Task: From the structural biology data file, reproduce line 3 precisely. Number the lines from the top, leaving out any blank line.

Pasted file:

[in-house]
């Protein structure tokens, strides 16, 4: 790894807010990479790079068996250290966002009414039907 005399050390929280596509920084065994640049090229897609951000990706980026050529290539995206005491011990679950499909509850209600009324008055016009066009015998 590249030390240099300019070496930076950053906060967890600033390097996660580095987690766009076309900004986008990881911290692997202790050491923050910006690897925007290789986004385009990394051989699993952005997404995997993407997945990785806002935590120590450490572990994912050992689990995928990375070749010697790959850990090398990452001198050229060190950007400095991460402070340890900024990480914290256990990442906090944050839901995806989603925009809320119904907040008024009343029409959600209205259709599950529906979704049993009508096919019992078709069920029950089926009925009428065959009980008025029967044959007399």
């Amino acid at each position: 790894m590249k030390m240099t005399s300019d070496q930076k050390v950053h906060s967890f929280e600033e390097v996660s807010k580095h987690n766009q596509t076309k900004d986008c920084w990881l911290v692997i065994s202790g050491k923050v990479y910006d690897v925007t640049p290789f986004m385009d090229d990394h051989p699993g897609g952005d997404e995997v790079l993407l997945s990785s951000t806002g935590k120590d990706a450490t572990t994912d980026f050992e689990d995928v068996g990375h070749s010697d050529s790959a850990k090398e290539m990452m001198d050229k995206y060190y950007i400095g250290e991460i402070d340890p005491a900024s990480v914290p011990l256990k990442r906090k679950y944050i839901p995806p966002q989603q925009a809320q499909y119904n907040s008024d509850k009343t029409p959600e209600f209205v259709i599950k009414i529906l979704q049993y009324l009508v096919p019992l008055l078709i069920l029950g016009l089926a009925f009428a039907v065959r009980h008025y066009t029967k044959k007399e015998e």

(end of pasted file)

């Amino acid at each position: 790894m590249k030390m240099t005399s300019d070496q930076k050390v950053h906060s967890f929280e600033e390097v996660s807010k580095h987690n766009q596509t076309k900004d986008c920084w990881l911290v692997i065994s202790g050491k923050v990479y910006d690897v925007t640049p290789f986004m385009d090229d990394h051989p699993g897609g952005d997404e995997v790079l993407l997945s990785s951000t806002g935590k120590d990706a450490t572990t994912d980026f050992e689990d995928v068996g990375h070749s010697d050529s790959a850990k090398e290539m990452m001198d050229k995206y060190y950007i400095g250290e991460i402070d340890p005491a900024s990480v914290p011990l256990k990442r906090k679950y944050i839901p995806p966002q989603q925009a809320q499909y119904n907040s008024d509850k009343t029409p959600e209600f209205v259709i599950k009414i529906l979704q049993y009324l009508v096919p019992l008055l078709i069920l029950g016009l089926a009925f009428a039907v065959r009980h008025y066009t029967k044959k007399e015998e």